The Valdez Star - Serving Prince William Sound and Copper River Basin

Bill Johnson for Alaska House

By LEE REVIS
Valdez Star 

Short jail sentences now eligible for monitoring instead

Valdez to pilot statewide program for home detention instead of jail

 

October 10, 2018

Valdez Star photo

Dean Williams, Commissioner of Alaska's DOC, left, and Valdez mayor Jeremy O'Neil, right, signed an agreement for electronic ankle monitoring in Valdez while Bart Hinkle, Valdez Police Chief, looked on.

Some lawbreakers that would usually go to jail may now be eligible to serve their sentences through electronic monitoring, thanks to a new agreement.

Dean Williams, Alaska's commissioner of the Dept. of Corrections, came to Valdez Thursday and signed an agreement with Valdez mayor Jeremy O'Neil that will allow low-level offenders to serve sentences via electronic monitoring rather than serving time in jail.

Williams said it is a big trajectory change for Valdez – and the Dept. of Corrections. Allowing lawbreakers to serve time at home gives local control over offenders rather than sending people to prison, which the commissioner said can be a university to teach criminal behavior.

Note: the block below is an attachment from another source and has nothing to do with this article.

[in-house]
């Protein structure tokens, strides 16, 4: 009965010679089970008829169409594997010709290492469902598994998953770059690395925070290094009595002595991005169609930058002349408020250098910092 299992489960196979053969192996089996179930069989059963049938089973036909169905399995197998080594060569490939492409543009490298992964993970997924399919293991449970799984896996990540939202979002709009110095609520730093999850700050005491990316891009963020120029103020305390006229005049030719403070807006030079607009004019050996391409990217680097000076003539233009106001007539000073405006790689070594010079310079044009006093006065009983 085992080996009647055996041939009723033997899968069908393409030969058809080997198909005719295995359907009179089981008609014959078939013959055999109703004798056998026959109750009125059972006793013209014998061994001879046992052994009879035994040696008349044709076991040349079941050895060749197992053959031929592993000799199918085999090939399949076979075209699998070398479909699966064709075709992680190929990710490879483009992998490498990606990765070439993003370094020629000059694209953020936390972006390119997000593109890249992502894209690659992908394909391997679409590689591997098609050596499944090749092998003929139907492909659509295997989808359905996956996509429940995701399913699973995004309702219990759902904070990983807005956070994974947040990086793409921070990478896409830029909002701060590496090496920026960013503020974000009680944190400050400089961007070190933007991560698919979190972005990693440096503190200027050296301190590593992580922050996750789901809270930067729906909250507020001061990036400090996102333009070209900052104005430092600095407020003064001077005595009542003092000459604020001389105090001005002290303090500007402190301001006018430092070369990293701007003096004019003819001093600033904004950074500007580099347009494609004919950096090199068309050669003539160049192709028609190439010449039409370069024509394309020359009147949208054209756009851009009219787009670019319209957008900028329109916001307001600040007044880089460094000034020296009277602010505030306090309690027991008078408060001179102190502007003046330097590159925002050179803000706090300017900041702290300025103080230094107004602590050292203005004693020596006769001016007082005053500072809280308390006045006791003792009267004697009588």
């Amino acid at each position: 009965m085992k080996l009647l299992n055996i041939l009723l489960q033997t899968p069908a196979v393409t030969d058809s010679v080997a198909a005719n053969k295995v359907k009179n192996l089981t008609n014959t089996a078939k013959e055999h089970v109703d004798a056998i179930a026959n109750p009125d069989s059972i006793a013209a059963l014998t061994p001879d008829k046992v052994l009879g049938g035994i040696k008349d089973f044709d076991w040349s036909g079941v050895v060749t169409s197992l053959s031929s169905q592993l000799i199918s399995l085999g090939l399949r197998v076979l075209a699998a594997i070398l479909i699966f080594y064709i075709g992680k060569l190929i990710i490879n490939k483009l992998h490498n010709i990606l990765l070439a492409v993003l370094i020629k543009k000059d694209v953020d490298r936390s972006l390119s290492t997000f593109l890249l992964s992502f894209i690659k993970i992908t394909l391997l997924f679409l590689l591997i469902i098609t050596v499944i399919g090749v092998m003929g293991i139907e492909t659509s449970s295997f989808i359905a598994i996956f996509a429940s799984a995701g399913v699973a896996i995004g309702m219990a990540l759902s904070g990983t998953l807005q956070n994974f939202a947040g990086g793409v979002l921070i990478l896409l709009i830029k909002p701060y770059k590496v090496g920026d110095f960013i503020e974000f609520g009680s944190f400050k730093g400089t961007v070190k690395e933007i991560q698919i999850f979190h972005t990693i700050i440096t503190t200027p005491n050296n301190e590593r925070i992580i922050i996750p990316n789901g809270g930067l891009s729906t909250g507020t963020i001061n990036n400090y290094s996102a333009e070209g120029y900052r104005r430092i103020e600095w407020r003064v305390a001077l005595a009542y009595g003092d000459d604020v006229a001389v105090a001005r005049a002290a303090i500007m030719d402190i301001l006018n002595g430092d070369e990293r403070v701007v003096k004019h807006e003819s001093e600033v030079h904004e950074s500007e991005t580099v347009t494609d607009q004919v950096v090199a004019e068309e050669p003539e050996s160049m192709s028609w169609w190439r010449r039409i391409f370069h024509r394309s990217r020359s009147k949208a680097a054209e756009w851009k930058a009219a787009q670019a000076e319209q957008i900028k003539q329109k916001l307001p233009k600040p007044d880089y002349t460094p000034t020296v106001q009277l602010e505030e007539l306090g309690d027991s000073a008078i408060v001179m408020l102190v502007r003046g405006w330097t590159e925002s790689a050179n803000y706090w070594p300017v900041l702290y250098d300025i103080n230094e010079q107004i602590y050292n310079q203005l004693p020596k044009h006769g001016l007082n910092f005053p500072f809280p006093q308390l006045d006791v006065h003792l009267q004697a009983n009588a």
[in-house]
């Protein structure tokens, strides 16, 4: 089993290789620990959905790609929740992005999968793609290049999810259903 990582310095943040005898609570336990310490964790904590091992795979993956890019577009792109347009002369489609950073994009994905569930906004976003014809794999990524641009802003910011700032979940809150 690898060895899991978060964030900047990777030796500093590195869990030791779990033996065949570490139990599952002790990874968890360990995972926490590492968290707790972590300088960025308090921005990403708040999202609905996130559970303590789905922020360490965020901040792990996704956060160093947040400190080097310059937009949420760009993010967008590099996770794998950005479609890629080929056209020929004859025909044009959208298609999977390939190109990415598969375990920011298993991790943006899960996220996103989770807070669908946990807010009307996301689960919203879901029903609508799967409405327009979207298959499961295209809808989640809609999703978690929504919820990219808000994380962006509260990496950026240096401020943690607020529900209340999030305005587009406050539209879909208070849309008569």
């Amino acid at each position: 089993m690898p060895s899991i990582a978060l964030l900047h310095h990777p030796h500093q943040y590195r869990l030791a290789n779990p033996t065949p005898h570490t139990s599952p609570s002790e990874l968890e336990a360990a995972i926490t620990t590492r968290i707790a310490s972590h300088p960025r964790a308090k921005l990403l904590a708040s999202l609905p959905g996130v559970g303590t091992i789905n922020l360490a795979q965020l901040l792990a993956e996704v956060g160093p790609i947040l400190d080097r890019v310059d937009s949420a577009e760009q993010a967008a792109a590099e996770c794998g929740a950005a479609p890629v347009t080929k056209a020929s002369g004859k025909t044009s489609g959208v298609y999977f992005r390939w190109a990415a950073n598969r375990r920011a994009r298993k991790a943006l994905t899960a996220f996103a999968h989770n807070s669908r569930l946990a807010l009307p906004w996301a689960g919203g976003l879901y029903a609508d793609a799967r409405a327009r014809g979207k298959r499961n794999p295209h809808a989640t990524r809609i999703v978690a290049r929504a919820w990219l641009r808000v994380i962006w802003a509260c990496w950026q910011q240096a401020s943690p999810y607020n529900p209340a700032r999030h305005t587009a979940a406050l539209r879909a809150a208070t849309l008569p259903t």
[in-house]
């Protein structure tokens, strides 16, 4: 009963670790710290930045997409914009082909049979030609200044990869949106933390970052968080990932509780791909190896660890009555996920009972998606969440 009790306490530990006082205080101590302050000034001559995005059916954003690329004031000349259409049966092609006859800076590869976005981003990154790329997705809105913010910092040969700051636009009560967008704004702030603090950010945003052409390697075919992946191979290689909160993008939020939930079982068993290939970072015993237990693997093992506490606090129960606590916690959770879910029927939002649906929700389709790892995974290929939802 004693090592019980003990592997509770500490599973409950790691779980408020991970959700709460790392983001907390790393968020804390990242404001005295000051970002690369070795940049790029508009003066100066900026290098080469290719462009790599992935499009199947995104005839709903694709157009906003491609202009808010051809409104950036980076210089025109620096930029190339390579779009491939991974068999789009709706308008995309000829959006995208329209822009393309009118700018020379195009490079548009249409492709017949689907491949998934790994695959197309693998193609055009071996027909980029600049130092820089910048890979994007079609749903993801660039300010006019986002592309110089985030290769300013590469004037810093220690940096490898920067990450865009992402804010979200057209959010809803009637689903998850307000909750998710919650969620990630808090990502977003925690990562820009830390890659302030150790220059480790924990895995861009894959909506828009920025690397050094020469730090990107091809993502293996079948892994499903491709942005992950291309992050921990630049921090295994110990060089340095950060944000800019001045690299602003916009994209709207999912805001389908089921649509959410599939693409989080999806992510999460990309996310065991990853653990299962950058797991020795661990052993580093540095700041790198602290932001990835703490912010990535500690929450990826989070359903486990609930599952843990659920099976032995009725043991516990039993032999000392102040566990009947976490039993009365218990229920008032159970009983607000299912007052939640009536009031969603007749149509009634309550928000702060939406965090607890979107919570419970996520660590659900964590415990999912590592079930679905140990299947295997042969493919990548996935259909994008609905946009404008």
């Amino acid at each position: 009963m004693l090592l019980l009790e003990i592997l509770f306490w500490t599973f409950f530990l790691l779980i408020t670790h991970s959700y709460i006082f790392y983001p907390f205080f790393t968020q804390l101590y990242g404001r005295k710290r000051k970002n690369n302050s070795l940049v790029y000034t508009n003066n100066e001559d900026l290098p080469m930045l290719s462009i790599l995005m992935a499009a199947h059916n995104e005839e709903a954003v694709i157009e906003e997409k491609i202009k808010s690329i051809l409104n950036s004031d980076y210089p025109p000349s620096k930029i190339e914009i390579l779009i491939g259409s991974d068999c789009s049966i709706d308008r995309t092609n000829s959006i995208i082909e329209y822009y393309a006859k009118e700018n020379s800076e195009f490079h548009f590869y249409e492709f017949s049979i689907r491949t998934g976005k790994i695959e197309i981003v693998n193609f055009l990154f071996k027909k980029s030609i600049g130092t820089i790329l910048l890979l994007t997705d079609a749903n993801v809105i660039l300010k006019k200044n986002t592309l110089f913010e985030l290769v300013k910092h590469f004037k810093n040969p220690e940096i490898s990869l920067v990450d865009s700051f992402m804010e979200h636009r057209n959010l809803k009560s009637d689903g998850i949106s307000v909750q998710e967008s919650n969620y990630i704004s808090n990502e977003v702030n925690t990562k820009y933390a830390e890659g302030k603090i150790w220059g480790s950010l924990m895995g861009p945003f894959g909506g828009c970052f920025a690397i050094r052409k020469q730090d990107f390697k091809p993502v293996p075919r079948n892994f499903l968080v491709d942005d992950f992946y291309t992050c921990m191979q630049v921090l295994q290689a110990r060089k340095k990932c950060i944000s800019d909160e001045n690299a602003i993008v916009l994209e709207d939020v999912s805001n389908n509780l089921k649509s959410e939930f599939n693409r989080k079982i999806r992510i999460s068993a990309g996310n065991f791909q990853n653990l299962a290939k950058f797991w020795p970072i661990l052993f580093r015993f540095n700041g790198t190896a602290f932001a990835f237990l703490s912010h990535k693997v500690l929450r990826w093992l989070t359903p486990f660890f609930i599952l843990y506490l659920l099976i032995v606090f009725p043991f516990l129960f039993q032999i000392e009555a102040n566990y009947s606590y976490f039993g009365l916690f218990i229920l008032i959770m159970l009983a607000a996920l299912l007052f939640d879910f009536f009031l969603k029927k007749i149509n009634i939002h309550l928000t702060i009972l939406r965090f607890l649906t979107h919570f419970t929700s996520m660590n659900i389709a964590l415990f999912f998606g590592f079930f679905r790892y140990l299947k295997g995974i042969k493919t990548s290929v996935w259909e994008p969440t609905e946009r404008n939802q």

It allows offenders to keep their jobs and stay with their families, which is not possible if someone is jailed. Where someone on electronic monitoring is allowed to go - and when - is set by the police chief.

If an offender violates the parameters set locally by police, they come back to jail without adding new offenses – unless new crimes are committed.

"They are remanded without an additional criminal charge," Police Chief Bart Hinkle said.

A willful failure will send an offender back to the department of corrections.

"You want that hammer," Williams said.

VPD will receive $10,000 from DOC for the first offender it monitors under the new program, with up to five offenders allowed before DOC is forced to pony up more cash.

"It certainly saves the state money," Williams said, "... and if there is a failure they are still in the system."

So who decides if an offender gets electronic monitoring versus going to jail?

"It is going to be up to the chief and the magistrate," Williams said.

Hinkle said later that the process is part of a presentence report – a candidate for monitoring will be sent to Hinkle, who then can protest it if he feels there are mitigating circumstances that would make electronic monitoring a poor choice.

"It's not going to be a popularity contest," Hinkle said, which would set the program up for failure.

As Valdez has been using electronic monitoring "for some time" for some offenders who are not yet sentenced, monitoring an actual sentence will minimally impact the police department.

"We have the training, we have the equipment," Hinkle said, adding "The cost is really zero."

 

Reader Comments
(0)

 
 

Powered by ROAR Online Publication Software from Lions Light Corporation
© Copyright 2018

Rendered 10/23/2018 00:49